Fu­ture Move­ment won Sidon mu­nic­i­pal elec­tions


Saad-Hariri LBC kalam ennasBEIRUT, Lebanon – The Fu­ture Move­ment won cru­cial mu­nic­i­pal elec­tions in Si­don , south Lebanon
Voter turnout dur­ing the peace­ful and smooth vot­ing in south Lebanon and Na­batieh reached 48.15 per­cent, In­te­rior Min­is­ter Nouhad Mash­nouk told a news con­fer­ence at his of­fice hours af­ter polls closed at 7 p.m.

For­mer Prime Min­is­ter Saad Hariri, who made a pre­vi­ously unan­nounced visit to the south­ern city of Si­don Sun­day night, hailed the ma­jor vic­tory achieved by the Fu­ture­backed “De­vel­op­ing Si­don, Si­don For­ward,” headed by cur­rent Mayor Mo­ham­mad Saudi, even be­fore of­fi­cial re­sults were an­nounced.

“The new mu­nic­i­pal coun­cil headed by Mo­ham­mad Saudi will work for the fu­ture of Si­don. We are keen on Si­don’s de­vel­op­ment. Si­don is the cap­i­tal of the south,” Hariri told re­porters amid a large crowd of sup­port­ers who gath­ered at the res­i­dence of Shafic Hariri, the brother of the late for­mer Prime Min­is­ter Rafik Hariri, in Si­don.

Hariri’s aunt, Si­don’s MP Bahia Hariri, and for­mer Prime Min­is­ter Fouad Sin­iora were on hand to wel­come him.

Hariri said the mu­nic­i­pal and mukhtar elec­tions in Si­don car­ried “a po­lit­i­cal mes­sage” that the Fu­ture Move­ment ex­ists in all of Lebanon. “The Fu­ture Move­ment is the only move­ment that rep­re­sents all sects,” he said.

In re­sponse to a ques­tion, Hariri said the ma­jor po­lit­i­cal par­ties were us­ing the mu­nic­i­pal polls as a re­hearsal for next year’s par­lia­men­tary elec­tions and also to show­case their po­lit­i­cal base.

Hariri said he had opened “a new page” with his po­lit­i­cal ri­val, for­mer Prime Min­is­ter Na­jib Mikati. He dis­closed that he had agreed with Mikati dur­ing last week’s ice-break­ing meet­ing with him hosted by Prime Min­is­ter Tam­mam Salam on a con­sen­sus list to con­test the mu­nic­i­pal elec­tions in the north planned next Sun­day.

Saudi’s list faced tough com­pe­ti­tion from two ri­val tick­ets, one backed by the Pop­u­lar Nasserite Or­ga­ni­za­tion headed by for­mer Si­don MP Osama Saad, and another backed by an Is­lamist group.

Sun­day’s mu­nic­i­pal and mukhtar elec­tions in south Lebanon and Na­batieh came two weeks af­ter sim­i­lar polls were staged in Mount Lebanon, Beirut and the Bekaa Val­ley. The final round of mu­nic­i­pal elec­tions will take place in the north and Akkar on May 29.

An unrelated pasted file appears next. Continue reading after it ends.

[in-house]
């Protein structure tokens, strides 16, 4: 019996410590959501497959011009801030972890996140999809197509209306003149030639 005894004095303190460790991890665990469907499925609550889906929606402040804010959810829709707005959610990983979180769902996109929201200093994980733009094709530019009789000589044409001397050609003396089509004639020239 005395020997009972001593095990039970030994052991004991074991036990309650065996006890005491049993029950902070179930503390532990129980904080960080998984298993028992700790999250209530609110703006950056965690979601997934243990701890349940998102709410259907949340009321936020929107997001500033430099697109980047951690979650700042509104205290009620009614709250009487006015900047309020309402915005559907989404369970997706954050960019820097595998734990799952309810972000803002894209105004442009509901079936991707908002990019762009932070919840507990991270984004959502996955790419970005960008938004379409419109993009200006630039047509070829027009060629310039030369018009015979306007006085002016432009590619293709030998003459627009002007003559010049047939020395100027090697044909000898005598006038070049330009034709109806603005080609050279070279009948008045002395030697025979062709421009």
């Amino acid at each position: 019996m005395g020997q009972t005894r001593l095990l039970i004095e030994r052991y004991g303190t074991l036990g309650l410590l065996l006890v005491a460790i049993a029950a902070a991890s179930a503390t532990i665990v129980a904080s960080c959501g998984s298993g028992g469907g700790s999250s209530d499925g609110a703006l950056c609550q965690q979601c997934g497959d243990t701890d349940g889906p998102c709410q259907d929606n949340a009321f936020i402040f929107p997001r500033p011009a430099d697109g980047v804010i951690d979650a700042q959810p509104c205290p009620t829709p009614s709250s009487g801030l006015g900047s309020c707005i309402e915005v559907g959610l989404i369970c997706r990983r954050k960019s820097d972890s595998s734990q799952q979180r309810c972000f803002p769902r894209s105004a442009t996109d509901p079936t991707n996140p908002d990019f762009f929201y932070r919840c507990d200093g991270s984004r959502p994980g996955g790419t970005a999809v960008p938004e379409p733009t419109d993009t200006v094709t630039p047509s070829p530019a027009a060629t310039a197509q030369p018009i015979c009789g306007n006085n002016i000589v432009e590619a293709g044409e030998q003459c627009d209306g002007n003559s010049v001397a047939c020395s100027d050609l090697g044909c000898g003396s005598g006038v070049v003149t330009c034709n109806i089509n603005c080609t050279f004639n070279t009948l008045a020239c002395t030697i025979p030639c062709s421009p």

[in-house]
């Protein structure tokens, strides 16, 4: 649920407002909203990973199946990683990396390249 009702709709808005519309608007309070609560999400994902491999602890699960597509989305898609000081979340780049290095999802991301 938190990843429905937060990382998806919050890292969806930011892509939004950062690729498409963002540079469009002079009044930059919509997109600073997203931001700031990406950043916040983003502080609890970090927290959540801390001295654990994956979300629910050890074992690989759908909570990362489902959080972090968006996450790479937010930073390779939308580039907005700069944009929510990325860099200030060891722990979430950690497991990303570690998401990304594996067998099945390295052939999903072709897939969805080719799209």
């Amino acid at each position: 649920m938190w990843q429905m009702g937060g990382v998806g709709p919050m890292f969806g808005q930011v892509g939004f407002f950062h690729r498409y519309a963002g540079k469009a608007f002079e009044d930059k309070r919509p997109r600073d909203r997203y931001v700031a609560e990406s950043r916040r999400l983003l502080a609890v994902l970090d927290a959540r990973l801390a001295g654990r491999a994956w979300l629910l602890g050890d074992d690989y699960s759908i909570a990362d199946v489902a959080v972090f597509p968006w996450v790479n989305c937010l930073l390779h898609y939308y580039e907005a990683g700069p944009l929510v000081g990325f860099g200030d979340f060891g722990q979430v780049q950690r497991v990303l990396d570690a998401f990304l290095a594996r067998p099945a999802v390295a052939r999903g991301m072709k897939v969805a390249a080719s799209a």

Mash­nouk re­it­er­ated his call for the elec­tion of a pres­i­dent be­fore hold­ing par­lia­men­tary polls. He said that the coun­try’s po­lit­i­cal sys­tem has been stalled due to the ab­sence of a pres­i­dent.

Lebanon has been with­out a head of state since for­mer Pres­i­dent Michel Sleiman’s ten­ure ended in May 2014. Par­lia­ment has since been un­able to elect a suc­ces­sor due to a lack of quo­rum.

“The Le­banese sys­tem is stalled due to the ab­sence of a pres­i­dent rather than be­cause of the ex­ten­sion of Par­lia­ment’s man­date,” Mash­nouk said, re­fer­ring to the ex­ten­sion of Par­lia­ment’s term twice in 2013 and 2014. He warned that the talk about hold­ing par­lia­men­tary elec­tions be­fore the elec­tion of a pres­i­dent is a recipe for “a po­lit­i­cal clash” in the coun­try.

“Once a pres­i­dent is elected, par­lia­men­tary elec­tions can be held one or two weeks later,” Mash­nouk said.

He added that 60 per­cent of calls re­ceived by his min­istry’s hot­line for the elec­tions were from heads of polling sta­tions, 30 per­cent from cit­i­zens and 10 per­cent from an elec­tion mon­i­tor­ing group, the Le­banese As­so­ci­a­tion for Demo­cratic Elec­tions.

LADE re­leased a re­port say­ing that it recorded over 490 vi­o­la­tions in both the south Lebanon and Na­batieh gov­er­norates, most of which were in the Tyre and Na­batieh dis­tricts.

LADE said 22.9 per­cent of the vi­o­la­tions were recorded in the Si­don dis­trict, 37.7 per­cent in the Jezzine dis­trict and 39.2 per­cent in the Tyre dis­trict.

As for the Na­batieh gover­norate, 29.5 per­cent of the vi­o­la­tions recorded by LADE were in the Bint Jbeil dis­trict, 30.7 per­cent in the Has­baya and Mar­jay­oun dis­tricts com­bined and 39.5 per­cent in the Na­batieh dis­tricts.

LADE’s re­port said vi­o­la­tions were on­go­ing dur­ing the polls, in­clud­ing bribes, ram­pant chaos at polling sta­tions, pres­sure on vot­ers by op­pos­ing can­di­dates and can­di­dates cam­paign­ing on elec­tion day.

Although south Lebanon and Na­batieh are con­sid­ered to be the heart­land of the Amal Move­ment and Hezbol­lah, fam­i­lies and left­ist par­ties have formed can­di­date lists at­tempt­ing to chal­lenge the two groups’ es­tab­lished reign in sev­eral towns.

As in pre­vi­ous polls, over 20,000 mil­i­tary and se­cu­rity per­son­nel de­ployed heav­ily at polling sta­tions in the south to en­sure smooth and safe bal­lot­ing.